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Europe has since 2011 been facing numerous new challenges and has defined new policy ambitions. However, the health crisis the world is facing today risks to radically overturn current realities, assumptions and strategies as the European Sea Ports Organisation (ESPO) highlights. 

Our economy and life is affected in almost all its aspects and while we can hope for a quick recovery it is clear that we will not be returning to business as usual.

Since the start of the COVID-19 crisis, Europe’s ports have been doing everything possible to ensure the continuity of their operations and thus the security of supply. European ports have activated contingency plans to ensure that ports remain fully operational during this crisis. More than ever, European ports have been demonstrating their role as essential and critical infrastructures, playing a crucial role in the supply of necessary goods.

While ports are ready to embrace and adapt to a changed reality, it is at this moment still unclear how long the current major disruption of Europe’s economy and society will last, how severe the impacts will be, or what efforts will be needed to come to a “new normal” scenario. Although many ports are already feeling the impact of the slowdown of the global economy, the real, tangible impact for the entire port sector will only become clear as from the second quarter of this year.

ESPO therefore believes that in the absence of any insight on the duration and impact of the current crisis, it is, at this moment, impossible to set the ground for a long-term EU Transport Strategy.

ESPO proposes a two-step approach:

European ports believe that Europe’s first priority must now be to develop a restart and recovery plan which helps to overcome this crisis. It should develop the measures and instruments for Europe’s recovery to put the European economy and society back on track as soon as possible, while guaranteeing this happens in a safe way.

In the absence of a vaccine or treatment, an essential part of the short-term recovery measures has to be focused on re-starting economic activities, including transport, and societal behaviour, based on co-existence with the COVID-19 virus. Measures will be necessary to limit the risks of spreading the virus, among others by developing the necessary plans for enabling a 1.5 meter economy and society.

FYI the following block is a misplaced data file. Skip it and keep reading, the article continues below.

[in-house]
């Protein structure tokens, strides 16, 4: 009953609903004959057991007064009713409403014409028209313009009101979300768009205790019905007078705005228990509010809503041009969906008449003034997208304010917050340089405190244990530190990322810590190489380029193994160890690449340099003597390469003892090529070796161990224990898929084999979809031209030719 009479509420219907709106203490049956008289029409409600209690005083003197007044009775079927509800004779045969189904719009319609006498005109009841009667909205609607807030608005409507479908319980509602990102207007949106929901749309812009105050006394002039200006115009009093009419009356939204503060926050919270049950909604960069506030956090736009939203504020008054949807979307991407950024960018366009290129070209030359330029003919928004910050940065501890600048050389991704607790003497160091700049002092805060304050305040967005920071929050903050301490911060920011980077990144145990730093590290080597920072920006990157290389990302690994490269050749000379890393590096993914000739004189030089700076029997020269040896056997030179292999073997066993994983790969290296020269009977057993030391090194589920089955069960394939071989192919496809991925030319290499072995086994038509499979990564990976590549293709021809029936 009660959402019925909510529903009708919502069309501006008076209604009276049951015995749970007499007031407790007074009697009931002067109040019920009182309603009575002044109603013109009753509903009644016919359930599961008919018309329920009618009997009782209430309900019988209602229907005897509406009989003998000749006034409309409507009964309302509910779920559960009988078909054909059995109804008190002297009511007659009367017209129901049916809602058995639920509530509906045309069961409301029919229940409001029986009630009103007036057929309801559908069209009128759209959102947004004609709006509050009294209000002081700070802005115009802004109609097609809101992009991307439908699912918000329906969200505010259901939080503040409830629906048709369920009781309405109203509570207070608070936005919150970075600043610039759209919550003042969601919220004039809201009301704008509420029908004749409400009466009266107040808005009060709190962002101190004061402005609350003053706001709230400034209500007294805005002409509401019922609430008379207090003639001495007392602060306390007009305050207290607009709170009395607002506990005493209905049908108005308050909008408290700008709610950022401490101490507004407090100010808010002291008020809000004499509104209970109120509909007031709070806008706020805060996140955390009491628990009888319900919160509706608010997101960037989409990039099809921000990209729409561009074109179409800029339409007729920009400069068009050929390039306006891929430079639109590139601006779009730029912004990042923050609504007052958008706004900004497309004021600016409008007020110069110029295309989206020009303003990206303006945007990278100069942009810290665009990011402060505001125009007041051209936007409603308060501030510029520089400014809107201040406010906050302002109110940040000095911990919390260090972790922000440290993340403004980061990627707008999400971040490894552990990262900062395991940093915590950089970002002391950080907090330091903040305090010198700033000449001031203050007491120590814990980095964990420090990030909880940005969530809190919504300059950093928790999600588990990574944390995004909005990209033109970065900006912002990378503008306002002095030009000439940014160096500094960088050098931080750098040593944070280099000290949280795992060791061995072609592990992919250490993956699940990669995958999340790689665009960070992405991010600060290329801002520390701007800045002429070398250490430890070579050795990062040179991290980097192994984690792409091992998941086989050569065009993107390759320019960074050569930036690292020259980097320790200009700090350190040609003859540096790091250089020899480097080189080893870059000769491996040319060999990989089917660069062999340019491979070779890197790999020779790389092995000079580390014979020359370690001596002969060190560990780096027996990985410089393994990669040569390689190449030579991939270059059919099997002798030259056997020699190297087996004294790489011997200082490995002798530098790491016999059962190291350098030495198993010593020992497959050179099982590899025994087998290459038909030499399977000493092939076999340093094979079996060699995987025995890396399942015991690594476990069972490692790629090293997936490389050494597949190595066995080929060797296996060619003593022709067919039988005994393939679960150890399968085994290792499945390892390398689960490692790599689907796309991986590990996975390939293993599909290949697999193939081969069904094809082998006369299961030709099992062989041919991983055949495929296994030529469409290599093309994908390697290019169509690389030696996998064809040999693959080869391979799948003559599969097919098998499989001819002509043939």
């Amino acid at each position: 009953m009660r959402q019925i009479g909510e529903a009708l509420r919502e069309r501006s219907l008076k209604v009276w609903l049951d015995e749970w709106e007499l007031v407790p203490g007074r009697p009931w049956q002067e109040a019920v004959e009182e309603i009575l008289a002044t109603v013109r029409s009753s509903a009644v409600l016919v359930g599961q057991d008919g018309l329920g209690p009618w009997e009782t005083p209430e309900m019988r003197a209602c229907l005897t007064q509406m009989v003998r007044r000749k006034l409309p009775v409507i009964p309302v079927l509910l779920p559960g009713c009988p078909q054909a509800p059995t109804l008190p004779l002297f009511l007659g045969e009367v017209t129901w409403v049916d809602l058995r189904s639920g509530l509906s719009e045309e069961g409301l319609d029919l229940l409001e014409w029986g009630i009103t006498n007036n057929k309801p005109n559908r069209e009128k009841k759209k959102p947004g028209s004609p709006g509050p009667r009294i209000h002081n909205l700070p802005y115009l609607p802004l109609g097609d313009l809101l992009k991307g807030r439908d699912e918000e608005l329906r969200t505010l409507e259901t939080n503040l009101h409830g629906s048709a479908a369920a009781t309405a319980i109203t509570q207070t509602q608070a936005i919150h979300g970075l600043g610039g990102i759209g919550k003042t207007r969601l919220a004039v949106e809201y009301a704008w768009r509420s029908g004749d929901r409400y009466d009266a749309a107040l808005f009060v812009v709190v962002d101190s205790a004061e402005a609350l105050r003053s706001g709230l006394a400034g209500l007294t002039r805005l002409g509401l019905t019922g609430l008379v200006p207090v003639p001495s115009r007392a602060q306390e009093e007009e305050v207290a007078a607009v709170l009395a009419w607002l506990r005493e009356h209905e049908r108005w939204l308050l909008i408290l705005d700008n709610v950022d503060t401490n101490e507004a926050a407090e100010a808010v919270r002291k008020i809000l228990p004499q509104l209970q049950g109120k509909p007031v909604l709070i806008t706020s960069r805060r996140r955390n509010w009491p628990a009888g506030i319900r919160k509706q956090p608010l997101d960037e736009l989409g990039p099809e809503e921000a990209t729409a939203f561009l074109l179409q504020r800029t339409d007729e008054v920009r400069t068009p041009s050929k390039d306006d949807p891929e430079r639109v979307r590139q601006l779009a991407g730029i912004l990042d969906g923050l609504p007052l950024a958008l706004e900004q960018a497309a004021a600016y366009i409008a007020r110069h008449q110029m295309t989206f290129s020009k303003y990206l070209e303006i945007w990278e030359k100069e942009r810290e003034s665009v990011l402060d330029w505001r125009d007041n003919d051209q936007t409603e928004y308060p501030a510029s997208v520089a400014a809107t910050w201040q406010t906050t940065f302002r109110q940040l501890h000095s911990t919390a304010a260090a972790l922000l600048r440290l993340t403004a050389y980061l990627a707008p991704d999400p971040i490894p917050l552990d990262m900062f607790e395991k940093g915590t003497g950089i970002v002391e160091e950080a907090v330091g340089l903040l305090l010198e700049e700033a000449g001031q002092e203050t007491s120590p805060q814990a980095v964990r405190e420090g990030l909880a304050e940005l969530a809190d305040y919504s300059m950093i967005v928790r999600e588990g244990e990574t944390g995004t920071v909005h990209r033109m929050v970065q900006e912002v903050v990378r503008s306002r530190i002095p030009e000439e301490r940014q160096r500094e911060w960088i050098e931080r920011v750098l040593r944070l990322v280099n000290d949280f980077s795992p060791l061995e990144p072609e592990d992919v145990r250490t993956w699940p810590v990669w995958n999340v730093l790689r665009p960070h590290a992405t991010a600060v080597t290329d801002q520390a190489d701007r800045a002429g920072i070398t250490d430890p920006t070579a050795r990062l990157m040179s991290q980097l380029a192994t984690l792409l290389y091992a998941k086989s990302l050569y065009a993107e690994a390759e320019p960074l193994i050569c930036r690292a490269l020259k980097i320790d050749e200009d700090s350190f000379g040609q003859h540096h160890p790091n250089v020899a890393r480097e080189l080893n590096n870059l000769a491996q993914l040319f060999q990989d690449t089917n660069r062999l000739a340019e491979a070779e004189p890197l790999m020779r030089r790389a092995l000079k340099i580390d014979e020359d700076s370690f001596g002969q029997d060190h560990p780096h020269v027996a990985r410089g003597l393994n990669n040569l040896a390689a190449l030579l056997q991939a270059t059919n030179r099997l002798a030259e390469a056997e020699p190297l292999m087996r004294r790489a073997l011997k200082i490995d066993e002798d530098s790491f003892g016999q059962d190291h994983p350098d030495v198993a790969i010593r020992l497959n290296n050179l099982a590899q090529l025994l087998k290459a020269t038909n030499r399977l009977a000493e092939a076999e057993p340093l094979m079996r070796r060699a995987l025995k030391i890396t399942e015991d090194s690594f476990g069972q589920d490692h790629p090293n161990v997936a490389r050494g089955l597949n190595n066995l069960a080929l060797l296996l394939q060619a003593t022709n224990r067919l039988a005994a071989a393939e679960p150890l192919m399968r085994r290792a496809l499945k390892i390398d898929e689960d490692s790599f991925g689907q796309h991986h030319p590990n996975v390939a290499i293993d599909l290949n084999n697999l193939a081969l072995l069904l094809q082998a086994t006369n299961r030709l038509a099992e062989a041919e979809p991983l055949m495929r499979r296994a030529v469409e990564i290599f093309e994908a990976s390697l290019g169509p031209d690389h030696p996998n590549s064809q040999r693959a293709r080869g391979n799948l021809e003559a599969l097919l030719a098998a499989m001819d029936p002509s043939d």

Moreover it will be important that existing policies and financial instruments for infrastructure projects in ports, in particular CEF, can be further strengthened to ensure that resilient sectors such as the port sector can rebound quickly after the crisis and pursue already planned investments. Advancing planned CEF calls could in that sense be a way of boosting investments in ports and allowing ports to further play their role as engines of growth.

During this first phase, the impact of the crisis and the recovery measures on both the European and national budgets must be evaluated in order to have a realistic picture of the available budget for implementing new ambitions and strategies.

In a second phase, as soon as the crisis situation stabilises, and the “new normal” sets in, the discussion should start on a new Transport Strategy, which will set the long-term goals, ambitions and initiatives for the European transport sector. The Strategy should integrate the consequences of and lessons learned from this crisis and should build on the new post-crisis reality.

While successful and proven policies, such as Europe’s Transport Infrastructure policy, should not be radically put into question because of this crisis and while ambitions addressing important challenges such as climate change should remain untouched, it is clear that the current COVID-19 crisis will require answers to new challenges and questions:

  • Is the critical role of transport, ports and strategic supply chains sufficiently ensured in Europe’s transport policy?
  • Will social distancing in transport be a short-term measure or part of the “new normal”?
  • Which of the current urgency measures enabling contactless transport and using digital solutions should be further developed and become part of a long-term transport strategy?
  • Is the security of digitalisation processes sufficiently ensured if home and smart working is further developed?
  • Are new supply chain patterns emerging, are reshoring and diversification of suppliers part of the “new normal”?
  • Will health checks and border controls be part of the long-term transport strategy or remain just a crisis response measure?
  • What is the impact of the new health and economic strategies on port infrastructure and investment projects?

ESPO and its members are happy to start the reflection with all stakeholders and EU decision makers in view of formulating clear answers to all these questions and setting the ground for a truly forward looking sustainable, connected, efficient and resilient transport system.

Published in Ports & Shipping

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